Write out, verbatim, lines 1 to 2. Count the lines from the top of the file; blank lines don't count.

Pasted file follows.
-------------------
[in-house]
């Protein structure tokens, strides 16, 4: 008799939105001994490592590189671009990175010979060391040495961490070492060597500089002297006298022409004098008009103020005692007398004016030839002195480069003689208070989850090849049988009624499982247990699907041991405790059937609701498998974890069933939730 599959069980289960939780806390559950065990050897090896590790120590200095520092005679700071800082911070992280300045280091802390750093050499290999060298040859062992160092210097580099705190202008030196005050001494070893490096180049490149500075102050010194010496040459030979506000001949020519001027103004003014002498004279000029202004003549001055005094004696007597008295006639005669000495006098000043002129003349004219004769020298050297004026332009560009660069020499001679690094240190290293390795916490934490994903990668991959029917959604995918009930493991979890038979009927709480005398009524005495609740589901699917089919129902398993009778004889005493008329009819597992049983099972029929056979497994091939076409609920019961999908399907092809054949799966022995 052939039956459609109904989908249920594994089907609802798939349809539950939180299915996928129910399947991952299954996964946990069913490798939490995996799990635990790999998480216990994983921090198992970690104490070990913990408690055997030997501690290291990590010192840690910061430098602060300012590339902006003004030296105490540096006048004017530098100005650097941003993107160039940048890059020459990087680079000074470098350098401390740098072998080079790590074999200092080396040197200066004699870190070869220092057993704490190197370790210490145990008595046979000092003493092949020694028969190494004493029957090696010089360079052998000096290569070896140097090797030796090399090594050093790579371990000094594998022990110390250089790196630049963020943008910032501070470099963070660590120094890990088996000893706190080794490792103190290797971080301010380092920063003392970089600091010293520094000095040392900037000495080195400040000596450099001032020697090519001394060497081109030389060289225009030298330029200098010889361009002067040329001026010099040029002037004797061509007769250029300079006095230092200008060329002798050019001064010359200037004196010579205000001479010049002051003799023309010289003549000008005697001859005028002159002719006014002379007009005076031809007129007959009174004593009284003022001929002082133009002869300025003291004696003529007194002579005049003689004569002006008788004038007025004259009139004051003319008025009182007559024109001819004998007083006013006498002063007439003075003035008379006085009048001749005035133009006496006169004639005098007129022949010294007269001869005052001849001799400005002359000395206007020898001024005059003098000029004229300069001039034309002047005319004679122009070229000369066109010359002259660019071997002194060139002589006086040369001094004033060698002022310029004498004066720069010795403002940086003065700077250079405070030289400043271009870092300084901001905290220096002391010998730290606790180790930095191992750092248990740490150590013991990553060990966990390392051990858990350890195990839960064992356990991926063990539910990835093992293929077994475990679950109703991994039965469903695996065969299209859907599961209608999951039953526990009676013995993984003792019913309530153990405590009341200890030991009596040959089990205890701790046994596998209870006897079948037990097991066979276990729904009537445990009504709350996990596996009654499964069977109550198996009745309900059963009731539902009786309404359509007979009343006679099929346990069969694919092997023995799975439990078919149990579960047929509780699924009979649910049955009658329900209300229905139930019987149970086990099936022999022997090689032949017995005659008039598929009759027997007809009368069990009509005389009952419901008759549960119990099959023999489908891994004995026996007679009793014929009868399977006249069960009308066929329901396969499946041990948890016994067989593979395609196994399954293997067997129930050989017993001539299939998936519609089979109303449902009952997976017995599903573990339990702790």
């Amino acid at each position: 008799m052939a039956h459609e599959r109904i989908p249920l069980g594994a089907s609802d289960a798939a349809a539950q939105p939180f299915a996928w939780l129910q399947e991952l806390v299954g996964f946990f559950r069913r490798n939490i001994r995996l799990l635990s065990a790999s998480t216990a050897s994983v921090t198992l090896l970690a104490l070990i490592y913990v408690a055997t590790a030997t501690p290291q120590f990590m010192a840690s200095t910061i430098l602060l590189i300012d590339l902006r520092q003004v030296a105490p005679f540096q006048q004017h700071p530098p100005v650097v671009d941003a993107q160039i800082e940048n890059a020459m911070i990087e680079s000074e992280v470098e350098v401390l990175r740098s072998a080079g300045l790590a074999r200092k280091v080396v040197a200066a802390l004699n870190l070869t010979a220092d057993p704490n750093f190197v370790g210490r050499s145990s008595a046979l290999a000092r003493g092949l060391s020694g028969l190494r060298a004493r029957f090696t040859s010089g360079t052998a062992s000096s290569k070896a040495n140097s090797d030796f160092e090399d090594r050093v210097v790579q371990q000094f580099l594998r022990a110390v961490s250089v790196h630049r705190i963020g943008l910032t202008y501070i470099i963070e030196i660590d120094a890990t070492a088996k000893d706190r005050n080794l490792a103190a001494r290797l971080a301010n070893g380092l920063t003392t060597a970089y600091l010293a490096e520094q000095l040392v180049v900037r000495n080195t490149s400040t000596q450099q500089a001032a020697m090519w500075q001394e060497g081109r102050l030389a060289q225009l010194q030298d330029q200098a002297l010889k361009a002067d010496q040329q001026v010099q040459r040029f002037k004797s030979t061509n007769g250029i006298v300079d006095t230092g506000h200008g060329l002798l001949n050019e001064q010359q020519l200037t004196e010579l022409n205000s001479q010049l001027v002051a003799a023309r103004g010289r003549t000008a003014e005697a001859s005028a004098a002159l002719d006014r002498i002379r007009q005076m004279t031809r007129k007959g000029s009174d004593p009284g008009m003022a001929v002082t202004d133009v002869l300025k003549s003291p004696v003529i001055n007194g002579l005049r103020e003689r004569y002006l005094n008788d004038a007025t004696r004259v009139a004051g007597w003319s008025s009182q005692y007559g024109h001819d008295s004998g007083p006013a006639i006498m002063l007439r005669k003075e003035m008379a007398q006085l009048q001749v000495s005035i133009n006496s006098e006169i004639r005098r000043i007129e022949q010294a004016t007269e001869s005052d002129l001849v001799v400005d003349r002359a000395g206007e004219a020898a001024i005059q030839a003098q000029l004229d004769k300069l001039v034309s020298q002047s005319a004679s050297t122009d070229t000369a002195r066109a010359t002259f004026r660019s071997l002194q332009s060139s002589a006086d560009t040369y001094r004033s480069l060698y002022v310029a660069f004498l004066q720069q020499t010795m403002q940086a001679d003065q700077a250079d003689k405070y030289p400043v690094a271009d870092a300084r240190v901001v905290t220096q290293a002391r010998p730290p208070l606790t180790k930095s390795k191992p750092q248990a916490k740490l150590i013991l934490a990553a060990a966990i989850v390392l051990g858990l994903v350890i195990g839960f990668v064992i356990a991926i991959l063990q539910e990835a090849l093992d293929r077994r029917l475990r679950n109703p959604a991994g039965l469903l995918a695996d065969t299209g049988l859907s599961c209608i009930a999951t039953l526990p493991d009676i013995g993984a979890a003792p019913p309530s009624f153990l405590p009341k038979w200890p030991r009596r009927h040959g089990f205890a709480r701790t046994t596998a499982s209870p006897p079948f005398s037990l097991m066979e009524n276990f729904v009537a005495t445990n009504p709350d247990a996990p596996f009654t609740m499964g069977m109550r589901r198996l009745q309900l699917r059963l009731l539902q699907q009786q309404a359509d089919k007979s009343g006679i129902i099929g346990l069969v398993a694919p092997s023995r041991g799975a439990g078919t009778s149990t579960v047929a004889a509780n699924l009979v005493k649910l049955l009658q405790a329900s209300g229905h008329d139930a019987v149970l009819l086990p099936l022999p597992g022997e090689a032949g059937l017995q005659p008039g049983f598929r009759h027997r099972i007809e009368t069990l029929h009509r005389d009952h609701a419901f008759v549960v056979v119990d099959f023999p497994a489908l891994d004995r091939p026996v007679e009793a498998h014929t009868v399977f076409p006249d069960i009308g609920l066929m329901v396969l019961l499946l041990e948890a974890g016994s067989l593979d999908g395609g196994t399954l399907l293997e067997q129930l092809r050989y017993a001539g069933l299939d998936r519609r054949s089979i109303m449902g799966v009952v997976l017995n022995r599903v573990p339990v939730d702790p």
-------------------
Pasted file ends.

[in-house]
């Protein structure tokens, strides 16, 4: 008799939105001994490592590189671009990175010979060391040495961490070492060597500089002297006298022409004098008009103020005692007398004016030839002195480069003689208070989850090849049988009624499982247990699907041991405790059937609701498998974890069933939730 599959069980289960939780806390559950065990050897090896590790120590200095520092005679700071800082911070992280300045280091802390750093050499290999060298040859062992160092210097580099705190202008030196005050001494070893490096180049490149500075102050010194010496040459030979506000001949020519001027103004003014002498004279000029202004003549001055005094004696007597008295006639005669000495006098000043002129003349004219004769020298050297004026332009560009660069020499001679690094240190290293390795916490934490994903990668991959029917959604995918009930493991979890038979009927709480005398009524005495609740589901699917089919129902398993009778004889005493008329009819597992049983099972029929056979497994091939076409609920019961999908399907092809054949799966022995 052939039956459609109904989908249920594994089907609802798939349809539950939180299915996928129910399947991952299954996964946990069913490798939490995996799990635990790999998480216990994983921090198992970690104490070990913990408690055997030997501690290291990590010192840690910061430098602060300012590339902006003004030296105490540096006048004017530098100005650097941003993107160039940048890059020459990087680079000074470098350098401390740098072998080079790590074999200092080396040197200066004699870190070869220092057993704490190197370790210490145990008595046979000092003493092949020694028969190494004493029957090696010089360079052998000096290569070896140097090797030796090399090594050093790579371990000094594998022990110390250089790196630049963020943008910032501070470099963070660590120094890990088996000893706190080794490792103190290797971080301010380092920063003392970089600091010293520094000095040392900037000495080195400040000596450099001032020697090519001394060497081109030389060289225009030298330029200098010889361009002067040329001026010099040029002037004797061509007769250029300079006095230092200008060329002798050019001064010359200037004196010579205000001479010049002051003799023309010289003549000008005697001859005028002159002719006014002379007009005076031809007129007959009174004593009284003022001929002082133009002869300025003291004696003529007194002579005049003689004569002006008788004038007025004259009139004051003319008025009182007559024109001819004998007083006013006498002063007439003075003035008379006085009048001749005035133009006496006169004639005098007129022949010294007269001869005052001849001799400005002359000395206007020898001024005059003098000029004229300069001039034309002047005319004679122009070229000369066109010359002259660019071997002194060139002589006086040369001094004033060698002022310029004498004066720069010795403002940086003065700077250079405070030289400043271009870092300084901001905290220096002391010998730290606790180790930095191992750092248990740490150590013991990553060990966990390392051990858990350890195990839960064992356990991926063990539910990835093992293929077994475990679950109703991994039965469903695996065969299209859907599961209608999951039953526990009676013995993984003792019913309530153990405590009341200890030991009596040959089990205890701790046994596998209870006897079948037990097991066979276990729904009537445990009504709350996990596996009654499964069977109550198996009745309900059963009731539902009786309404359509007979009343006679099929346990069969694919092997023995799975439990078919149990579960047929509780699924009979649910049955009658329900209300229905139930019987149970086990099936022999022997090689032949017995005659008039598929009759027997007809009368069990009509005389009952419901008759549960119990099959023999489908891994004995026996007679009793014929009868399977006249069960009308066929329901396969499946041990948890016994067989593979395609196994399954293997067997129930050989017993001539299939998936519609089979109303449902009952997976017995599903573990339990702790």